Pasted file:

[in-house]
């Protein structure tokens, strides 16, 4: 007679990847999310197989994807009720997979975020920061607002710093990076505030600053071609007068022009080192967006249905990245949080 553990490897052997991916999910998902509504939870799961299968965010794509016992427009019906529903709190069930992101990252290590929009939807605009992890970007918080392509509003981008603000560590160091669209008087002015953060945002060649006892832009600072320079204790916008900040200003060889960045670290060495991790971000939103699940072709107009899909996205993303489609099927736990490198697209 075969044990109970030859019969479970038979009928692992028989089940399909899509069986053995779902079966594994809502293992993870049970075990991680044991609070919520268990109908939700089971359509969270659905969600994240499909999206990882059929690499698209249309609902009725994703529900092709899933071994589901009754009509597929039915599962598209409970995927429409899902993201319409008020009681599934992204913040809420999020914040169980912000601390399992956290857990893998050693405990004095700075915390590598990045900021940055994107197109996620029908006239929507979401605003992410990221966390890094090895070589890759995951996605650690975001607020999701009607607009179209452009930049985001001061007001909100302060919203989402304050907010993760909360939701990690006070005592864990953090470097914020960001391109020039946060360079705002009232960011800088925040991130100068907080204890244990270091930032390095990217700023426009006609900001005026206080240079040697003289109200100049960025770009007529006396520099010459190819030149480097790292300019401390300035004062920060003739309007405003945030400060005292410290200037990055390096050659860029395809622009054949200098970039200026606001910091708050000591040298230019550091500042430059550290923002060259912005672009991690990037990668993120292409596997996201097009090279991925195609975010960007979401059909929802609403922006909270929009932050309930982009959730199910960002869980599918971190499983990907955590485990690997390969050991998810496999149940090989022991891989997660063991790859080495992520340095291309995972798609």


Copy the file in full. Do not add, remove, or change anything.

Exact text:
[in-house]
């Protein structure tokens, strides 16, 4: 007679990847999310197989994807009720997979975020920061607002710093990076505030600053071609007068022009080192967006249905990245949080 553990490897052997991916999910998902509504939870799961299968965010794509016992427009019906529903709190069930992101990252290590929009939807605009992890970007918080392509509003981008603000560590160091669209008087002015953060945002060649006892832009600072320079204790916008900040200003060889960045670290060495991790971000939103699940072709107009899909996205993303489609099927736990490198697209 075969044990109970030859019969479970038979009928692992028989089940399909899509069986053995779902079966594994809502293992993870049970075990991680044991609070919520268990109908939700089971359509969270659905969600994240499909999206990882059929690499698209249309609902009725994703529900092709899933071994589901009754009509597929039915599962598209409970995927429409899902993201319409008020009681599934992204913040809420999020914040169980912000601390399992956290857990893998050693405990004095700075915390590598990045900021940055994107197109996620029908006239929507979401605003992410990221966390890094090895070589890759995951996605650690975001607020999701009607607009179209452009930049985001001061007001909100302060919203989402304050907010993760909360939701990690006070005592864990953090470097914020960001391109020039946060360079705002009232960011800088925040991130100068907080204890244990270091930032390095990217700023426009006609900001005026206080240079040697003289109200100049960025770009007529006396520099010459190819030149480097790292300019401390300035004062920060003739309007405003945030400060005292410290200037990055390096050659860029395809622009054949200098970039200026606001910091708050000591040298230019550091500042430059550290923002060259912005672009991690990037990668993120292409596997996201097009090279991925195609975010960007979401059909929802609403922006909270929009932050309930982009959730199910960002869980599918971190499983990907955590485990690997390969050991998810496999149940090989022991891989997660063991790859080495992520340095291309995972798609």